5) practice Buddhism consistently by chanting Nam-myoho-renge-kyo and propagating the Mystic Law to develop the awareness to recognize and defeat negative functions that attempt to throw off our balanced lifestyle and Buddhist practice; and

6) foster the awareness that illness provides a chance to transform our negative karma, enabling us to lead lives of profound fulfillment and happiness.

Establishing Genuine Health Requires a Shift in Perspective

Amid struggling with illness, remaining hopeful requires that we shift the way we view obstacles and what they mean to us. Consider this episode from The New Human Revolution, where Sensei, as Shin’ichi Yamamoto, encourages a man suffering with diabetes and lamenting the chronic nature of the illness:

There are many people with perfectly healthy bodies who are unhappy because they are ailing spiritually. On the other hand, there are many Soka Gakkai members who, while struggling with illness or disability, are not only genuinely happy themselves but also work for the happiness of others.

At life’s most fundamental level, health and sickness are one. There are times when our life manifests a healthy condition and times when it manifests illness. The two conditions are interconnected. Thus, by making earnest efforts in faith and fighting against illness, we can establish a state of genuine health both mentally and physically.[6]

Even if we are physically sick, we can still become happy and fulfill our mission for the happiness and harmony of society. Shin’ichi continues:

There are many people who must take insulin injections regularly for the rest of their lives. But if you think about it, eating and sleeping is something we must do every day, too, to live. Try to view your injections as just one more thing that’s been added to your daily routine. It won’t do any good to let it get you down.

I hope you will live in such a way that others struggling with the same condition will marvel and say: “Look how energetic he is, despite his diabetes! Look at what a long life he is enjoying! Look how happy he is!”[7]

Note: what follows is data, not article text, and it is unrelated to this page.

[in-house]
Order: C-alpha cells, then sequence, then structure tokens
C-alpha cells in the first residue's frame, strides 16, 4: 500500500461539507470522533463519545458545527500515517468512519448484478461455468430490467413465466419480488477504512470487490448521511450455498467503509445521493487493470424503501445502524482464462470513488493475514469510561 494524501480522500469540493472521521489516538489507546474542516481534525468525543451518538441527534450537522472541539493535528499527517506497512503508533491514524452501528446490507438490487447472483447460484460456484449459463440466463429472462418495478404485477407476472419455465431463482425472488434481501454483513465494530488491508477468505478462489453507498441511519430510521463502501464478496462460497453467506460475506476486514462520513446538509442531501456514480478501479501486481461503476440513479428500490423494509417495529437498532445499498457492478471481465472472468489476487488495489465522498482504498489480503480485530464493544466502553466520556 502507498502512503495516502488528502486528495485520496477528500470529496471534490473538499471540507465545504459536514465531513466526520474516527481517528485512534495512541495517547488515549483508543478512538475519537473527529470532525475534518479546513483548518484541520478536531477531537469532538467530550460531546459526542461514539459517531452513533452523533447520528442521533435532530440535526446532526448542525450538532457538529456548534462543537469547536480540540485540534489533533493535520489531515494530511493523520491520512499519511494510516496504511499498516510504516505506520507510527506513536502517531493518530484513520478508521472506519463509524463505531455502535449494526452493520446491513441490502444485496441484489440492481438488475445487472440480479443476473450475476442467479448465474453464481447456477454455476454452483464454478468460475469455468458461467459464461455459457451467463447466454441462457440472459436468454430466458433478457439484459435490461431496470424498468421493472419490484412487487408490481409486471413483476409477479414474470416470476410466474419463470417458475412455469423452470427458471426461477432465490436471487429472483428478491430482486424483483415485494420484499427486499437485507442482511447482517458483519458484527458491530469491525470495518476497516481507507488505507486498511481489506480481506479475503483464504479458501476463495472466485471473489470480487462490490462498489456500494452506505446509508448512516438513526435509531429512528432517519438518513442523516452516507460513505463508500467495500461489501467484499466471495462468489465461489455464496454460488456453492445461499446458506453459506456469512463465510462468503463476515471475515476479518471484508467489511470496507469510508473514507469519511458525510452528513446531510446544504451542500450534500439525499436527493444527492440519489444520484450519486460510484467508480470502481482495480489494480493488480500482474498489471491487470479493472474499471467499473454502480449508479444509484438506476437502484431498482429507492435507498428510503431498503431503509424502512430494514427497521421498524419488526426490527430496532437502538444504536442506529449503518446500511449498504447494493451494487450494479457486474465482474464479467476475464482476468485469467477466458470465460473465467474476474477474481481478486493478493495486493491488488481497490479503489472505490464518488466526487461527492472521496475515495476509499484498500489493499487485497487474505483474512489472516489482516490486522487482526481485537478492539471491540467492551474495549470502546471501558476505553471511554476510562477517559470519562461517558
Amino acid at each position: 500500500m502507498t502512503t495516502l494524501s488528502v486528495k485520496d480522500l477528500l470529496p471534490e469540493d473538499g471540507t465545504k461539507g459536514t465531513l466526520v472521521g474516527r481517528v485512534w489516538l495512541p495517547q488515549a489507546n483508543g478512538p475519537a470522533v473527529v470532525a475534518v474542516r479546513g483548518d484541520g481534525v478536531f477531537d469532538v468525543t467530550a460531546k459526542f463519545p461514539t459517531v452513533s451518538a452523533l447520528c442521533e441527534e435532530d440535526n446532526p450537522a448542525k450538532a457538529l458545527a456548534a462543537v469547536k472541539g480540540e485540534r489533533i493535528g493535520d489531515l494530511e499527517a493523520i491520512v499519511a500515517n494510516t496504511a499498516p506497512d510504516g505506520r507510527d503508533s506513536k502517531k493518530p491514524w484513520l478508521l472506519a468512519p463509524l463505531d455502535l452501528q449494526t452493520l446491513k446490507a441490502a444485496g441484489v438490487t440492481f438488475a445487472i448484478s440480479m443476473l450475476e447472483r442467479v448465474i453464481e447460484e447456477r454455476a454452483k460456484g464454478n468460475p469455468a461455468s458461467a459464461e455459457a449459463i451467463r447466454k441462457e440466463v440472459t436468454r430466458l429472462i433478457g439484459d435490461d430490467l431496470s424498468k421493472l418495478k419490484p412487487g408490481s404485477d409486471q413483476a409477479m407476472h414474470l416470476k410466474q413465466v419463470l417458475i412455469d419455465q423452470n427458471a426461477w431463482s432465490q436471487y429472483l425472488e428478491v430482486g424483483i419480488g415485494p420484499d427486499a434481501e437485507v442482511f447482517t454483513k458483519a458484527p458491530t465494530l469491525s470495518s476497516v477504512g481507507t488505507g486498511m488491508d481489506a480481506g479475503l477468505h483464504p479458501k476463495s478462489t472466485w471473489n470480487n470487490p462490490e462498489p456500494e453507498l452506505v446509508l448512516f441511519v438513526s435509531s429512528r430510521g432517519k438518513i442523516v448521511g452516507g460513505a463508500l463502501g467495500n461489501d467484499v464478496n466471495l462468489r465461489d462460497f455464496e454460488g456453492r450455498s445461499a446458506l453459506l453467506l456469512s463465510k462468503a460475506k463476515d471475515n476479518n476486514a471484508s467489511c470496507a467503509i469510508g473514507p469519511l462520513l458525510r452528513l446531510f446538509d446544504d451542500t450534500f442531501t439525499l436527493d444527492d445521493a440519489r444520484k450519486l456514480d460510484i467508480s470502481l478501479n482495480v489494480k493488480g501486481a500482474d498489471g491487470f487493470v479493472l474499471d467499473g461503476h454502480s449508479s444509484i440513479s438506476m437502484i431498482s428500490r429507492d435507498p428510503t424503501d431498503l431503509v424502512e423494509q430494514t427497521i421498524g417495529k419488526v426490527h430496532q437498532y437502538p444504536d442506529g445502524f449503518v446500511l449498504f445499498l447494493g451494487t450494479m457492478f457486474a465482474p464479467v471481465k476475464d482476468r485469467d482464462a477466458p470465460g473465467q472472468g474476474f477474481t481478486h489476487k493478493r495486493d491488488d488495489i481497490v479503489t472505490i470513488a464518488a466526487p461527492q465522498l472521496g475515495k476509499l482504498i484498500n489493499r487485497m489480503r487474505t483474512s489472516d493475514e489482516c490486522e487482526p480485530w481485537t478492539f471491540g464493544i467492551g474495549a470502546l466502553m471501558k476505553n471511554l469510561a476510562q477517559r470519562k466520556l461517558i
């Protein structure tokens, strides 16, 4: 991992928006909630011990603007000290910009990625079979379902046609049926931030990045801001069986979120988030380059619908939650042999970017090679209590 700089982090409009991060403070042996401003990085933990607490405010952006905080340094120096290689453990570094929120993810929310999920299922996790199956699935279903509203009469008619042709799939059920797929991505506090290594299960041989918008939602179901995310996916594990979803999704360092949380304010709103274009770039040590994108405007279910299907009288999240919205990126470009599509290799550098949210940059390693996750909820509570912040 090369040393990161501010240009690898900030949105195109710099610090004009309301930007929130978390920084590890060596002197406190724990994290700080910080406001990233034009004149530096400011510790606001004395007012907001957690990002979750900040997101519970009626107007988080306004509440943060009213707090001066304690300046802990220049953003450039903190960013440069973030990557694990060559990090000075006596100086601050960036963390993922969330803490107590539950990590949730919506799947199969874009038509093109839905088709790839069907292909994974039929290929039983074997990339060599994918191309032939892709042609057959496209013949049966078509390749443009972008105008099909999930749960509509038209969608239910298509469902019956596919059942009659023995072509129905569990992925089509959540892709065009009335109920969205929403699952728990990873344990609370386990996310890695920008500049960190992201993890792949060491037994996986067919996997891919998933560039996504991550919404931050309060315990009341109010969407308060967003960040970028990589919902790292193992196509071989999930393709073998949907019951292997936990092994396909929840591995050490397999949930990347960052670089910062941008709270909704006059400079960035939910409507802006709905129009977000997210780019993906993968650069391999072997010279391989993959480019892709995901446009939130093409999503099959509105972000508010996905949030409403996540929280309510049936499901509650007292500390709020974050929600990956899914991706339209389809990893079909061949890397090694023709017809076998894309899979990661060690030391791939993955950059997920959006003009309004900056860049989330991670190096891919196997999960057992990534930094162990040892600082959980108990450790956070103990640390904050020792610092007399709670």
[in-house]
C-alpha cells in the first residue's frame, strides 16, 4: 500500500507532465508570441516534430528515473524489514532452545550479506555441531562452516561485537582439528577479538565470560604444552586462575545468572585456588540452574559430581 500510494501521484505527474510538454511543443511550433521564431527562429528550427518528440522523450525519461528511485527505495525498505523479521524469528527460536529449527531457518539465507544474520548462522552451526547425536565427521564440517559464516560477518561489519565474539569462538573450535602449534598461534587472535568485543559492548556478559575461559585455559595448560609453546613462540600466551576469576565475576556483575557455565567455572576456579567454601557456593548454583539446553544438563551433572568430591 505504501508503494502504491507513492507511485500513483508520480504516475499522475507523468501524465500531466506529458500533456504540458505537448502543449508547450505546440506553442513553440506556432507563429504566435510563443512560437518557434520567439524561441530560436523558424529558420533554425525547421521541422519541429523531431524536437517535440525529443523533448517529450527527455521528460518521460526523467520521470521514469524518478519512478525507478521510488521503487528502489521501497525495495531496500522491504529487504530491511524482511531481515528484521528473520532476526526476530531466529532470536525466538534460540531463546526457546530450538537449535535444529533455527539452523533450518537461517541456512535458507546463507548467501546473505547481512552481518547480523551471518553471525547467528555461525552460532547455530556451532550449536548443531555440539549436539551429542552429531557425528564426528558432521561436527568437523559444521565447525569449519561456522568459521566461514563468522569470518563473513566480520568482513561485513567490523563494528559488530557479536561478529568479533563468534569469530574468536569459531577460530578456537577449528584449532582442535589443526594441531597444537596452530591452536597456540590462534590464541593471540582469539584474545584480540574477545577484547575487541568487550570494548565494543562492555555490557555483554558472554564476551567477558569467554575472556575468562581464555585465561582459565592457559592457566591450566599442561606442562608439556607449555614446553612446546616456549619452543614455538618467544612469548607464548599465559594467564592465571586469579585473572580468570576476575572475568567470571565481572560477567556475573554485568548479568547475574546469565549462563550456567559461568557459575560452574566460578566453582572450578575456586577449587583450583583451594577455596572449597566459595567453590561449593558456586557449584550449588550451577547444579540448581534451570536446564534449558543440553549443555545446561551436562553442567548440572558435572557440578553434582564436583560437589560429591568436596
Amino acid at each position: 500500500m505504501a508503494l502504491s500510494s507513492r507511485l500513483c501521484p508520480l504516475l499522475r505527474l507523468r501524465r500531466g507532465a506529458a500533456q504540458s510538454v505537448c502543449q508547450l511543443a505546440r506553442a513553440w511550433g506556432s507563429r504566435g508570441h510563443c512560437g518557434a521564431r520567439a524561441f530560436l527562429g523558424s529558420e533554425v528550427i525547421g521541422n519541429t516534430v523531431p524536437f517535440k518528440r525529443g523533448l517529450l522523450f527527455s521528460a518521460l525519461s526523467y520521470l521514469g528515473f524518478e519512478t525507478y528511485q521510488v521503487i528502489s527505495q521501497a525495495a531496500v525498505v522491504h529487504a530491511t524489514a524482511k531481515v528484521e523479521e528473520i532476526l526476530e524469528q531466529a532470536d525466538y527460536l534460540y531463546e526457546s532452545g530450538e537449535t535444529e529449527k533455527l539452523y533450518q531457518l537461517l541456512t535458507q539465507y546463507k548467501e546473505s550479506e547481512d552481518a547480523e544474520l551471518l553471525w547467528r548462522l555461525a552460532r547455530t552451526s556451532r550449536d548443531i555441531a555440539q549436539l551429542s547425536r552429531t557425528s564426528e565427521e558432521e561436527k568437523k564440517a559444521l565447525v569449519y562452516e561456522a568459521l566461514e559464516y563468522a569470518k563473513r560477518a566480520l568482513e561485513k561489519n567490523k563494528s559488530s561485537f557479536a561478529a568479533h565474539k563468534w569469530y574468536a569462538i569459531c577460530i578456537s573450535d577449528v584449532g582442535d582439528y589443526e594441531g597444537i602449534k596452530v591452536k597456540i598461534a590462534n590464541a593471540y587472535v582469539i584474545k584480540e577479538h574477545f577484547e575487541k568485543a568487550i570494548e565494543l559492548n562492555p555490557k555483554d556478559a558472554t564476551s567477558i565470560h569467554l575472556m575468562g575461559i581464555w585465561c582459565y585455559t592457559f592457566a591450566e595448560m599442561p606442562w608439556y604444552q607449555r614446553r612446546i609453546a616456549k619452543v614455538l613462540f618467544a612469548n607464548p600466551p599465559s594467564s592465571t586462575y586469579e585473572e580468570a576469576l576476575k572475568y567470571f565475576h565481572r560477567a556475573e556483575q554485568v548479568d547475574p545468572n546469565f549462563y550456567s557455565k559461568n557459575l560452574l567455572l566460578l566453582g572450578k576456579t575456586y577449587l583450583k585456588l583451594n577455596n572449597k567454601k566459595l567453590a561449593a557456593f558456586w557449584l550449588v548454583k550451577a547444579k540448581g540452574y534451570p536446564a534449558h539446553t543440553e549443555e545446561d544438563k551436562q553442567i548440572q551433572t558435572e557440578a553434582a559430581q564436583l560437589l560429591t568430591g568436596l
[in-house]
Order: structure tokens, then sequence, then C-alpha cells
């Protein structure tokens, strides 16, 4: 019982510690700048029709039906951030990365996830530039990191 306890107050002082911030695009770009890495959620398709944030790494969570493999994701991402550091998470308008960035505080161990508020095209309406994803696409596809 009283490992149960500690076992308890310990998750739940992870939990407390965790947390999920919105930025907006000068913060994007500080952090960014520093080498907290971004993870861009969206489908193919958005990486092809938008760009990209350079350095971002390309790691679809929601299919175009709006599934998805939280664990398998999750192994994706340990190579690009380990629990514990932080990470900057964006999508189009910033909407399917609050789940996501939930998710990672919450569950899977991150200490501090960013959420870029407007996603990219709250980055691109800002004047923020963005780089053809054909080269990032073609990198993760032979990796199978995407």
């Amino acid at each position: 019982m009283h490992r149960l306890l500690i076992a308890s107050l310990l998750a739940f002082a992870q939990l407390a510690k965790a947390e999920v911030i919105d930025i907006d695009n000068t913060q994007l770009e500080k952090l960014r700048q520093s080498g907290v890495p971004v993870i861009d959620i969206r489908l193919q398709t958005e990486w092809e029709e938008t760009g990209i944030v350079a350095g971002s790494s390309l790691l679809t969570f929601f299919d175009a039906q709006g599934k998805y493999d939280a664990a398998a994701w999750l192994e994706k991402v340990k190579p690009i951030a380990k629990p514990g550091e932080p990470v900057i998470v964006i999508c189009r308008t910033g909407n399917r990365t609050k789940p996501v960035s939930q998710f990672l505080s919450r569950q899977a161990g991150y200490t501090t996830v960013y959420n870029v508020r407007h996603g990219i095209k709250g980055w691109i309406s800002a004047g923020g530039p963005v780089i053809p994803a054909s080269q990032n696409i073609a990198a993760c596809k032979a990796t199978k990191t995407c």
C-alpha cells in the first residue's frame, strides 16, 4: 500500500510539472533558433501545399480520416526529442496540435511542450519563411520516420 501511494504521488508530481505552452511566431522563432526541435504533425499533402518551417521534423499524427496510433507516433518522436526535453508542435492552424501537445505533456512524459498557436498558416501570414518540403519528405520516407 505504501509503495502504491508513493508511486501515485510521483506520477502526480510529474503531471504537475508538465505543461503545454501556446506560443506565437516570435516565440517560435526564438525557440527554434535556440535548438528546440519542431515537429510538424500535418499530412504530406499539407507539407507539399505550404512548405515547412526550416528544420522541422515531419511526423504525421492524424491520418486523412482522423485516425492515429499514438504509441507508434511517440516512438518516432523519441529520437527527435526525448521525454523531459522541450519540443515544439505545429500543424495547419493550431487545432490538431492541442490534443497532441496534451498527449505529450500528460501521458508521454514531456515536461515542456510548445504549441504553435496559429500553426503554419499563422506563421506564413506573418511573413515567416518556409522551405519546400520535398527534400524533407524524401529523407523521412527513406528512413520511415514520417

Illness Can Be a Benefit!

As long as we are alive, we can create value and hope. In fact, illness can enable us to appreciate the people and things we once took for granted. We may have more time to chant, read good literature, plan for the future or interact more deeply with those around us. This spirit of ceaseless advancement, to continue fighting in our hearts, is crystallized in a determination Sensei once wrote about how he planned to live out his life:

I will keep speaking, keep writing, keep calling out for justice. If I am no longer able to walk, I will still be able to write. And if I can’t use my hands, I’ll still be able to talk about Buddhism. I’ll still be able to chant to the Gohonzon and read Nichiren Daishonin’s writings.

I will continue exerting myself until my last breath leaves my body, even if I have to crawl on all fours. That’s my determination. Please watch me. For that is the path of Buddhism and will represent the total victory of my life.[8]

Through Buddhist practice, not only can we create value in any situation and change the future outcome, but we can transform the meaning of our struggles. Depending on our life condition, our illness can be a cause for gradual decline or a tailwind propelling us to a profound sense of joy, creativity and fulfillment.

Thomas Barwick / Getty Images

Determine to Live Long!

For those of us who practice the Mystic Law, we vow each day to spread hope and harmony to others by sharing the heart of the Buddha’s teaching through our words and actions. Therefore, each day of life produces another ripple of peace and happiness that makes its way throughout the ocean of humanity. For this reason, Nichiren wrote, “One day of life is more valuable than all the treasures of the major world system.”[9] The longer we live, the more humanity benefits from our existence and the more fortune we accumulate, which is why cherishing the goal to live long is a core element of Buddhist practice.